5.0 out of 5 stars What a Wonderful, Wonderful Book Dec 30 2009
By goonius - Published on Amazon.com
Format:Hardcover|Verified Purchase
I was searching for a really good book about dinosaurs for my almost 4 year old daughter who has just developed an interest in prehistoric creatures, when I stumbled onto this book.

We own other titles by Burton, The Little House, Katy and the Big Snow, and Calico the Wonder Horse, and love them all. But I think this book is the best. Why? Because, for my daughter, who demands daily readings, it has cracked the world of science wide open, spurring question after question about everything from meteors to the different types of rock, volcanoes, weather, the solar system, and on and on. Using the format of an engaging story, Burton has managed to touch on each of these subjects, and more, and pack so much information into a mere 80-pages. But it's not just rote information, it is a story, it is a play, and it is presented in such an entertaining way that it paves the path for a young child begin a journey of discovery that is integral to a life-long love and understanding of natural history and of the composition of the world around them.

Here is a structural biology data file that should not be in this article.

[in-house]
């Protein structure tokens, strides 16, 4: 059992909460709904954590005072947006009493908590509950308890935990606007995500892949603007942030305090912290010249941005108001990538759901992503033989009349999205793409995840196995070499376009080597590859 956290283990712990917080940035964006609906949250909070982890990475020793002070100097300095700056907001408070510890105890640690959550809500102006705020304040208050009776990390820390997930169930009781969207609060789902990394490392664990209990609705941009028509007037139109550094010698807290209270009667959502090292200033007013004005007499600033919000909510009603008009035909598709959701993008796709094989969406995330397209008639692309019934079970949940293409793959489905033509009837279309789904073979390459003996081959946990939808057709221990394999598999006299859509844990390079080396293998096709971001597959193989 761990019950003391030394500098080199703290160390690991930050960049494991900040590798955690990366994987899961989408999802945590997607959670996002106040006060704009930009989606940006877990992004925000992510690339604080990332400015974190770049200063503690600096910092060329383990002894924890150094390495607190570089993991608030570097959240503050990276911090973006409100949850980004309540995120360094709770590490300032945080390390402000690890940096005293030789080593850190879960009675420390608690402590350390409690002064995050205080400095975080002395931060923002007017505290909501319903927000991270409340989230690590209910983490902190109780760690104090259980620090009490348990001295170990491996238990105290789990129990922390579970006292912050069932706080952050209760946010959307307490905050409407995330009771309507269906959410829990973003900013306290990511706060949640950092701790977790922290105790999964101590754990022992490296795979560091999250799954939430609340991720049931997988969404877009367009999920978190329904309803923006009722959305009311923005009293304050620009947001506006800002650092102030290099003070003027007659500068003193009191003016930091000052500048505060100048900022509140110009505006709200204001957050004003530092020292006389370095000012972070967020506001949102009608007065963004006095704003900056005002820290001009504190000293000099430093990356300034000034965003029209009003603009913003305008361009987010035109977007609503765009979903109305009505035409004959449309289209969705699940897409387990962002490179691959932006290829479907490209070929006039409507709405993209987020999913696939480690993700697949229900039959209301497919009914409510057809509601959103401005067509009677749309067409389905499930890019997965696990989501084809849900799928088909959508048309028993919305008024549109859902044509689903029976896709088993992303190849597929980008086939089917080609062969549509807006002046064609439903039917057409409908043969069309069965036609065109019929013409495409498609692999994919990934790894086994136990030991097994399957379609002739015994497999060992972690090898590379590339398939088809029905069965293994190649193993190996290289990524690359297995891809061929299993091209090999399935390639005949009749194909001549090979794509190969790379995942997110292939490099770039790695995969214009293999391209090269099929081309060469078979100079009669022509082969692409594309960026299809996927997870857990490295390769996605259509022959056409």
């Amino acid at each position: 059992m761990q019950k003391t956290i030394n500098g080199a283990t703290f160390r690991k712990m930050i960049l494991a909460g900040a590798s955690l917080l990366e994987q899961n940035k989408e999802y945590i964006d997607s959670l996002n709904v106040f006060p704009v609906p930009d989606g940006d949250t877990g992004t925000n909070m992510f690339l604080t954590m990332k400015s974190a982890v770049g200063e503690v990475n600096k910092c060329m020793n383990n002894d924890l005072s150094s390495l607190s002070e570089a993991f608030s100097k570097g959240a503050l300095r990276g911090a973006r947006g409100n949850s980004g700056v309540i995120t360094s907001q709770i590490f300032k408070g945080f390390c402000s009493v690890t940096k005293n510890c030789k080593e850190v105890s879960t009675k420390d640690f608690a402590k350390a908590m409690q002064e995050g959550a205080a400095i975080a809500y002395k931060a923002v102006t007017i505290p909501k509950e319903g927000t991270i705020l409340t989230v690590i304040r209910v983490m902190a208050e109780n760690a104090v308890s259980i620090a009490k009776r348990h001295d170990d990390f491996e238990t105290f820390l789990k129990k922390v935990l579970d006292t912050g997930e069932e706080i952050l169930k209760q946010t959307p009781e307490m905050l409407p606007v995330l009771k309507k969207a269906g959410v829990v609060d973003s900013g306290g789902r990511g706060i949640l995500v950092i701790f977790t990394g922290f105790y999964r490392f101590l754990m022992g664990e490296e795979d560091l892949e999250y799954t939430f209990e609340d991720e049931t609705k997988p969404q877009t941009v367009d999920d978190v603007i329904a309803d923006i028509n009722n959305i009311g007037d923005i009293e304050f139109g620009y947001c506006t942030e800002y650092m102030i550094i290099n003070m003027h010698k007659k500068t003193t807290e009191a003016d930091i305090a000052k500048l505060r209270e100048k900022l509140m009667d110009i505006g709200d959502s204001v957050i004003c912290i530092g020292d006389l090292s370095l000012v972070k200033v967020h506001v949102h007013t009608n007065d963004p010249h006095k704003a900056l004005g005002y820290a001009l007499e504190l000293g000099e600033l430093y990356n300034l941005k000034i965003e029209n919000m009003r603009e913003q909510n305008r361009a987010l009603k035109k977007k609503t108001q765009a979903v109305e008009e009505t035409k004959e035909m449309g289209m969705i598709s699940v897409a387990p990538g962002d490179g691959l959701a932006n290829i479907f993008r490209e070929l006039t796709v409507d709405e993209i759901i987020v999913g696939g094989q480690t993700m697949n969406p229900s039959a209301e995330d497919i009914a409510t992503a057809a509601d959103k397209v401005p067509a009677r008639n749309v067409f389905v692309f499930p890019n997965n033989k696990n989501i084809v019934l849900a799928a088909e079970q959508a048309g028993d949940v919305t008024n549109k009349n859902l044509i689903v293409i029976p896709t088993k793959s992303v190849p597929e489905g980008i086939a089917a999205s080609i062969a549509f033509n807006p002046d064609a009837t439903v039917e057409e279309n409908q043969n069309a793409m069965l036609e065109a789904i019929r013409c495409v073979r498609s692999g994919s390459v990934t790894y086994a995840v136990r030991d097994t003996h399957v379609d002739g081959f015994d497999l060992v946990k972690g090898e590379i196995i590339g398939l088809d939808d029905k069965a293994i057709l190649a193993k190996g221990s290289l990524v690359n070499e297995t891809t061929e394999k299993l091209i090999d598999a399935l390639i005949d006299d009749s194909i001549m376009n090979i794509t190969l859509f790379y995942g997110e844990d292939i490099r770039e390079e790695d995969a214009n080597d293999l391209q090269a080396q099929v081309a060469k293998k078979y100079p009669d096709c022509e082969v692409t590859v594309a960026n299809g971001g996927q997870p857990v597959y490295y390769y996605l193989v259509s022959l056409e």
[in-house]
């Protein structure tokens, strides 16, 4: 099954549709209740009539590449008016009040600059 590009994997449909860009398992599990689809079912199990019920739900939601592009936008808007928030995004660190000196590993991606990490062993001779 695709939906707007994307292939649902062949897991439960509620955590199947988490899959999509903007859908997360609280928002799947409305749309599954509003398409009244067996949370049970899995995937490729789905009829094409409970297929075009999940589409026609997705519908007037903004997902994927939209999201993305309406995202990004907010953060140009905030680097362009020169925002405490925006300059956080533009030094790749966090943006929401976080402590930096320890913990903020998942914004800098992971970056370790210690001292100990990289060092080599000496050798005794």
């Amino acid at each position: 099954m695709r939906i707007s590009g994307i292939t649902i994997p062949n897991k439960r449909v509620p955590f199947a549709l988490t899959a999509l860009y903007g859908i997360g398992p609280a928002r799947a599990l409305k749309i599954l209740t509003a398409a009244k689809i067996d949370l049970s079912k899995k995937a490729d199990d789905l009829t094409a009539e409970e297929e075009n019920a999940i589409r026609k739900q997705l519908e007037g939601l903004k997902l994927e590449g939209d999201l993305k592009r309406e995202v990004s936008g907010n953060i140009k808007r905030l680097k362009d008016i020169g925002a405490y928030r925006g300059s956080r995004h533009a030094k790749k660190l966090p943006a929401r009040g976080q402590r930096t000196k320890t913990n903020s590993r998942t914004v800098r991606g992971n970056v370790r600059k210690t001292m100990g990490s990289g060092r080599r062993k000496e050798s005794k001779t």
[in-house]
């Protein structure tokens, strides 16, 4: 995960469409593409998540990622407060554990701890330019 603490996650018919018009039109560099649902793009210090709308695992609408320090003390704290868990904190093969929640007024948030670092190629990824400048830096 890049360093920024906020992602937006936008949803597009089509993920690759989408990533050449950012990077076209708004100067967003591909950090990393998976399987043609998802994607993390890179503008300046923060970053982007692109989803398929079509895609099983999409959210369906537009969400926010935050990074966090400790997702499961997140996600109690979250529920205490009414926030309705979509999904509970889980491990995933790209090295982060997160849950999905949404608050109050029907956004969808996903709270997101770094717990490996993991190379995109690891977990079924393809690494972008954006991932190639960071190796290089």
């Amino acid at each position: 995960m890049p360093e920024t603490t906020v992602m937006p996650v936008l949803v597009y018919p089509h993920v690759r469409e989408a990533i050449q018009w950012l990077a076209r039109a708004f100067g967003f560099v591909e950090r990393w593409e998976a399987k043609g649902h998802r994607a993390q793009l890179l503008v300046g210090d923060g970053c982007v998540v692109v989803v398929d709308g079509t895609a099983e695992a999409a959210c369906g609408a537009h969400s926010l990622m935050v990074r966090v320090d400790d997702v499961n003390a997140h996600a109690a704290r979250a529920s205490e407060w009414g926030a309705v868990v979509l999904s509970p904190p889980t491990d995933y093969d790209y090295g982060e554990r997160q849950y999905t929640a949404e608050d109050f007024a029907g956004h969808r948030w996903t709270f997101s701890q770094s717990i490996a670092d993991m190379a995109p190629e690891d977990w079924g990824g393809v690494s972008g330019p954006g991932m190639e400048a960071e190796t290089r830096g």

Burton's story begins 'eons and eons ago' when 'our sun was born.' Each page is laid out with the left side containing a one-paragraph description of the period of time being sampled. This is paired with a tri-color visual narrative of what is happening, be it a 5-sketch demonstration of lava erupting from the Earth's core or the evolutionary progression of invertebrate organisms, plants, or animals. The drawings create almost a (slow) motion picture to accompany the words. The left page is dedicated to a full-color scene, set behind a stage, complete with drawn-aside red velvet curtain, and a curious little man examining the different goings-on. He, too, becomes more modern as the story progresses.

Something that I love about the format of this book is that the book begins by capturing snapshots of different periods of time that are very far apart; the first two documented time periods are 560,000,000 years apart. Mid-way through the book, the scenes are only 3,200,000 apart, and finally, by the end of the book, time slows down to 100 years, then 25, then 15, then each of the four seasons, then it is slowed to days, hours, and finally the final dark minutes before the sun rises and a new dawn is upon us. Early on, as time slows, Burton introduces her family into the story, and you find that this is her life story. On the final pages, as the story she has to tell draws to a close, Burton turns the story over to you, the reader, because it is your life story too. That last poetic touch is so beautiful, so perfect, that it leaves me in awe of the woman who wrote this book.